“Huge advances” in camera optics are coming to HTC devices within 12-18 months, said the company’s top camera specialist.
In an interview with Vodafone’s UK blog, Symon Whitehorn, Director of Special Projects at HTC, said optical zoom on smartphones is within reach for the Taiwanese company. Formerly with Kodak, Whitehorn is known as HTC’s resident imaging guru, having supervised the development of the HTC One (M8)’s UltraPixel sensor and Duo Camera setup.
The exec claims smartphones could even rival expensive DSLR cameras in the close future, an achievement that has long been considered impossible.[quote qtext=”I think we’re looking at about 18 months to two years until that lens barrier begins breaking down and it becomes much harder to justify buying a dedicated camera outside of specialist or nostalgia reasons. ” qperson=”” qsource=”” qposition=”center”]
Whitehorn is bullish about HTC’s medium-term camera roadmap:[quote qtext=”Optical zooming in a smartphone is not too far off at all for HTC. I can’t give too much away, but within 12-18 months we’ll see huge advances in phone optics. Everyone wants optical zooming, and that’s on the horizon. We’re trying to match the performance of dedicated cameras where one piece of glass inside it costs £3000 alone. We’re never going to match that in the short term but we are getting towards those effects” qperson=”” qsource=”” qposition=”center”]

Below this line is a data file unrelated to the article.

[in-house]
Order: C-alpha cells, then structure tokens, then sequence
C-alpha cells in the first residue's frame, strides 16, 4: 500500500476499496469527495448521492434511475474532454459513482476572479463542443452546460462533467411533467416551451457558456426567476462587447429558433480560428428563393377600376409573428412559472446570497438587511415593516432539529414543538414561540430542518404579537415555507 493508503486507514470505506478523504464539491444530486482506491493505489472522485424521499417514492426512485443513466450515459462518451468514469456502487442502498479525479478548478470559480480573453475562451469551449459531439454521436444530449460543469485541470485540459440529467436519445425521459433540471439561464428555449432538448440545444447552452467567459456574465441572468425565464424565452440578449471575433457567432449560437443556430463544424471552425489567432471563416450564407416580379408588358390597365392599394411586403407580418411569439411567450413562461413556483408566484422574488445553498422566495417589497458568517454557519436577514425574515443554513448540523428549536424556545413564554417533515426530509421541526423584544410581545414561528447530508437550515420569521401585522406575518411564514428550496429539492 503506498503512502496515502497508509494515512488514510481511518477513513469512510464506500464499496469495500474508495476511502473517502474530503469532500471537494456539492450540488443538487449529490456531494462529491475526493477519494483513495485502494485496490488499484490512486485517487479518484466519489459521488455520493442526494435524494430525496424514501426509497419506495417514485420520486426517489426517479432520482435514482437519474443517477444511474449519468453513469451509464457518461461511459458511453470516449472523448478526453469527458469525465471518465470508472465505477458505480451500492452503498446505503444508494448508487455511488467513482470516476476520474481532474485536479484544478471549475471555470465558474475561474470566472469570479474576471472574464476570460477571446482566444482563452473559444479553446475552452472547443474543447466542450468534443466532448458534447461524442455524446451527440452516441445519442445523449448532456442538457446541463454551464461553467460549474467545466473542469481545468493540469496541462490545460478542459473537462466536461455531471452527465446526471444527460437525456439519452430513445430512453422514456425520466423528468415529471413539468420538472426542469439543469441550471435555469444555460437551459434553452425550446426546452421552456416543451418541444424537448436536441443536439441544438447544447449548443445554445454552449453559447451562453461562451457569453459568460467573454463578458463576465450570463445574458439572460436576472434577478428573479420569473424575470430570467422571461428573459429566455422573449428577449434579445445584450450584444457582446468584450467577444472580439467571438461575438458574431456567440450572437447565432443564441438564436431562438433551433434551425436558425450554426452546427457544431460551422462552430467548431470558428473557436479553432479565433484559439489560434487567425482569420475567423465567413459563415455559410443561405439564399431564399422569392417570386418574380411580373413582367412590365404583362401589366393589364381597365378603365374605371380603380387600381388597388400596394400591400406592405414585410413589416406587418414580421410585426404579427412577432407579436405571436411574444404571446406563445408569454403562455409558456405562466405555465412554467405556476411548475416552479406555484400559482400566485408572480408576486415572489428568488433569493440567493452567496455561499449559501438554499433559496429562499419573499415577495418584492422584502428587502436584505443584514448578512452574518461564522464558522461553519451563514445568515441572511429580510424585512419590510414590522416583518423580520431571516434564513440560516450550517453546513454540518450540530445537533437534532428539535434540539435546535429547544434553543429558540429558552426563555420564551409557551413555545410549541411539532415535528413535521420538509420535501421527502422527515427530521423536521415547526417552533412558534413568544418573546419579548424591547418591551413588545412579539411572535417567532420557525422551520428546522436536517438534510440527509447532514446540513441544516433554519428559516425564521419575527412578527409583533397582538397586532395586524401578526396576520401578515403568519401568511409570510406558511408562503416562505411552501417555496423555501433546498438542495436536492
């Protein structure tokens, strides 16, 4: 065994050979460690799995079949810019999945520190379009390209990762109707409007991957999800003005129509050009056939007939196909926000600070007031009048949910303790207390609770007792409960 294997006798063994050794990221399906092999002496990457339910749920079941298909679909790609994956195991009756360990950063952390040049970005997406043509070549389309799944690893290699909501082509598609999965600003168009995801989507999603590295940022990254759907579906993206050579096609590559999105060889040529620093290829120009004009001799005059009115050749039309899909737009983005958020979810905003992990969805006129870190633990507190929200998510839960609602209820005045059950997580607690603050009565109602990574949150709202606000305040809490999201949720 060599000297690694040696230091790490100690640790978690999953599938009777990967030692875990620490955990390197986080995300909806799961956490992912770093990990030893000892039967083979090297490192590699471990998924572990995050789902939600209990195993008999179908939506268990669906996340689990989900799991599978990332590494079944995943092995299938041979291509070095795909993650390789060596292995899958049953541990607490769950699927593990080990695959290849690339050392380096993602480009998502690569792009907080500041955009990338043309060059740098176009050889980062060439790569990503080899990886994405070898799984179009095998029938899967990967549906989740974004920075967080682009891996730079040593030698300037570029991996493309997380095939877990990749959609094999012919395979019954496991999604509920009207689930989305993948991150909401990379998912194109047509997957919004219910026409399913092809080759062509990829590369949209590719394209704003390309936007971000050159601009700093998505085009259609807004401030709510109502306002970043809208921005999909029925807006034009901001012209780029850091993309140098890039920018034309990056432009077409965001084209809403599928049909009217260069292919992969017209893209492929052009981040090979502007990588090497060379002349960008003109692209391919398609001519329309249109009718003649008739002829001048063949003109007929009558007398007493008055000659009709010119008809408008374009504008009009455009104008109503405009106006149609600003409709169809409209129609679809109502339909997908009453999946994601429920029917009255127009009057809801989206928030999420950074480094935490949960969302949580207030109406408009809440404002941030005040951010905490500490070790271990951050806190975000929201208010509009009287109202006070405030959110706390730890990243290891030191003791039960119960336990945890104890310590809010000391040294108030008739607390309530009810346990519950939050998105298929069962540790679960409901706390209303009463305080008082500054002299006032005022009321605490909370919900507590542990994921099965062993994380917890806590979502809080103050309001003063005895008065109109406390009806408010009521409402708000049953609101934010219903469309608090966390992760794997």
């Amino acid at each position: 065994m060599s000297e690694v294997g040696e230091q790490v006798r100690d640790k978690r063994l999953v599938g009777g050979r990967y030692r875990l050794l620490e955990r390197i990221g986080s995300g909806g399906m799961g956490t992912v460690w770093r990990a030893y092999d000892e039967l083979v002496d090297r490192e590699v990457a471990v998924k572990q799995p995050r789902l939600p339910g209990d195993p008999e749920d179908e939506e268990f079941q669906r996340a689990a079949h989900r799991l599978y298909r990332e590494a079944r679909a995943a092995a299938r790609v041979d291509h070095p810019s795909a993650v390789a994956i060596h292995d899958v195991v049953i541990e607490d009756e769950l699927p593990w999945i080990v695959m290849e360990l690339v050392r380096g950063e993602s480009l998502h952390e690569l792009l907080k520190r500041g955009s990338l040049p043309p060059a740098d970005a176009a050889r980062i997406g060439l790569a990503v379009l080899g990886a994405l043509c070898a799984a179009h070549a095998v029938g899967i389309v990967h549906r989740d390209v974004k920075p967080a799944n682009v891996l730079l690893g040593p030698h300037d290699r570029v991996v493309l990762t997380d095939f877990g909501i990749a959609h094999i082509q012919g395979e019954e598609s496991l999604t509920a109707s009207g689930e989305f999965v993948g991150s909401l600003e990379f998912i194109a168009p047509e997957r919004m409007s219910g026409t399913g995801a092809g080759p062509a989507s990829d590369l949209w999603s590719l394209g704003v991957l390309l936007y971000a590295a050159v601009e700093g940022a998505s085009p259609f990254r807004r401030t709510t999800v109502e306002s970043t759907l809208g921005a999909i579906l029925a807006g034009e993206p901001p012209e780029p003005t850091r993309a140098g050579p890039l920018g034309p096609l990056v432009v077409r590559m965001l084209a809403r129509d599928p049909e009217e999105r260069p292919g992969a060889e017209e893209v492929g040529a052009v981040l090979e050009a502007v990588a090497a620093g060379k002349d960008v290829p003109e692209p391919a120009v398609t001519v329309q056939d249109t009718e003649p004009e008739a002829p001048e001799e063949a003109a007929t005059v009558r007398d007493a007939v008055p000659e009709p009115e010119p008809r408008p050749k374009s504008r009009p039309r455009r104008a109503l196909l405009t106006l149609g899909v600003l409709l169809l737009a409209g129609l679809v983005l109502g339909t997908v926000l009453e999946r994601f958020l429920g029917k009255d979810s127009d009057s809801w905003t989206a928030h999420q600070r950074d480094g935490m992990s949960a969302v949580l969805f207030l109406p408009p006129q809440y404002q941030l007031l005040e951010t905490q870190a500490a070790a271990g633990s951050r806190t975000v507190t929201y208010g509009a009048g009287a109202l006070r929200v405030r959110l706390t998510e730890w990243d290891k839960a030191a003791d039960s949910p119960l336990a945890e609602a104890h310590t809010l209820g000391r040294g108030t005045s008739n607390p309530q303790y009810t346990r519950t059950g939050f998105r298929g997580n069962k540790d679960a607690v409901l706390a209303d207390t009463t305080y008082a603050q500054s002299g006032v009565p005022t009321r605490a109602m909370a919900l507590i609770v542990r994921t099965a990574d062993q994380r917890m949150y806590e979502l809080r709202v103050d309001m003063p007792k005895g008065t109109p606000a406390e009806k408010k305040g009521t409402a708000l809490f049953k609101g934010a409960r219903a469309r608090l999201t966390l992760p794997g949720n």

HTC is about to crack one of the hardest problems in smartphone imaging, if Whitehorn is to be believed. While advanced sensors and powerful software has enabled some smartphones to beat point and shoot cameras in image quality, the lack of optical zoom has so far prevented smartphones from posing any threats to DSLR cameras. Attempts to put optical zoom on smartphones have resulted in clunky hybrids that failed in the market, with the Galaxy S4 Zoom coming to mind as an example.
Whitehorn went on to defend HTC’s choice of a 4MP sensor on the M7 and M8, and said 4K video recording would only make sense on a 8MP sensor or higher. “That kind of ballpark is where we’ll be very happy to be in the future, as long as we can maintain the large pixel model,” he said, suggesting that HTC may double the resolution of its third generation UltraPixel sensor coming in 2015.